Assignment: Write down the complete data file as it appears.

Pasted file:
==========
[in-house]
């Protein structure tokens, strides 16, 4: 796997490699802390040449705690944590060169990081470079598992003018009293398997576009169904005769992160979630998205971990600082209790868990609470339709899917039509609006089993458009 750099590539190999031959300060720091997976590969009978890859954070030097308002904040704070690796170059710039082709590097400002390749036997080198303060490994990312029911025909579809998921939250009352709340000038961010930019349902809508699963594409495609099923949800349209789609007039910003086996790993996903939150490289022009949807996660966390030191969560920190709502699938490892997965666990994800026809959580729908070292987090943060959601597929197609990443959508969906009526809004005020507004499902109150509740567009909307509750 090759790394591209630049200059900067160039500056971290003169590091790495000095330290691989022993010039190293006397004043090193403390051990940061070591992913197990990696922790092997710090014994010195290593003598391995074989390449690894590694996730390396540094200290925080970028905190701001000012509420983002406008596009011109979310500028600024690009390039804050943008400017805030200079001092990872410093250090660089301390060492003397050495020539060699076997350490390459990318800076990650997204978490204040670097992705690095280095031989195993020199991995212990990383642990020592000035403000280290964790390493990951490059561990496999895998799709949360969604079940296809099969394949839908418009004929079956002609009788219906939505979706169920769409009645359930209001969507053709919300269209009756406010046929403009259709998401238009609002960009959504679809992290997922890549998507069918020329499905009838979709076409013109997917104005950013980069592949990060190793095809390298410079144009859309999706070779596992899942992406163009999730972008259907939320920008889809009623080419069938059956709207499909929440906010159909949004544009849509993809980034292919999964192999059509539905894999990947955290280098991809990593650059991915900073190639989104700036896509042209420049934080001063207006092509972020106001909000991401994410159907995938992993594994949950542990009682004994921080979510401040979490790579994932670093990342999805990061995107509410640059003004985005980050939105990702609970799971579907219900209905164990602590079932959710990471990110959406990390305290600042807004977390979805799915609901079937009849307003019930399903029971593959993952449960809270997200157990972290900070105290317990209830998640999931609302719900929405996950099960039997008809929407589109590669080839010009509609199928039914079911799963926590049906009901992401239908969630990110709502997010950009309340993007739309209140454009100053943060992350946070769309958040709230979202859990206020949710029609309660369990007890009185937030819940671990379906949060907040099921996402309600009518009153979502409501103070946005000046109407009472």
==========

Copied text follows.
[in-house]
């Protein structure tokens, strides 16, 4: 796997490699802390040449705690944590060169990081470079598992003018009293398997576009169904005769992160979630998205971990600082209790868990609470339709899917039509609006089993458009 750099590539190999031959300060720091997976590969009978890859954070030097308002904040704070690796170059710039082709590097400002390749036997080198303060490994990312029911025909579809998921939250009352709340000038961010930019349902809508699963594409495609099923949800349209789609007039910003086996790993996903939150490289022009949807996660966390030191969560920190709502699938490892997965666990994800026809959580729908070292987090943060959601597929197609990443959508969906009526809004005020507004499902109150509740567009909307509750 090759790394591209630049200059900067160039500056971290003169590091790495000095330290691989022993010039190293006397004043090193403390051990940061070591992913197990990696922790092997710090014994010195290593003598391995074989390449690894590694996730390396540094200290925080970028905190701001000012509420983002406008596009011109979310500028600024690009390039804050943008400017805030200079001092990872410093250090660089301390060492003397050495020539060699076997350490390459990318800076990650997204978490204040670097992705690095280095031989195993020199991995212990990383642990020592000035403000280290964790390493990951490059561990496999895998799709949360969604079940296809099969394949839908418009004929079956002609009788219906939505979706169920769409009645359930209001969507053709919300269209009756406010046929403009259709998401238009609002960009959504679809992290997922890549998507069918020329499905009838979709076409013109997917104005950013980069592949990060190793095809390298410079144009859309999706070779596992899942992406163009999730972008259907939320920008889809009623080419069938059956709207499909929440906010159909949004544009849509993809980034292919999964192999059509539905894999990947955290280098991809990593650059991915900073190639989104700036896509042209420049934080001063207006092509972020106001909000991401994410159907995938992993594994949950542990009682004994921080979510401040979490790579994932670093990342999805990061995107509410640059003004985005980050939105990702609970799971579907219900209905164990602590079932959710990471990110959406990390305290600042807004977390979805799915609901079937009849307003019930399903029971593959993952449960809270997200157990972290900070105290317990209830998640999931609302719900929405996950099960039997008809929407589109590669080839010009509609199928039914079911799963926590049906009901992401239908969630990110709502997010950009309340993007739309209140454009100053943060992350946070769309958040709230979202859990206020949710029609309660369990007890009185937030819940671990379906949060907040099921996402309600009518009153979502409501103070946005000046109407009472």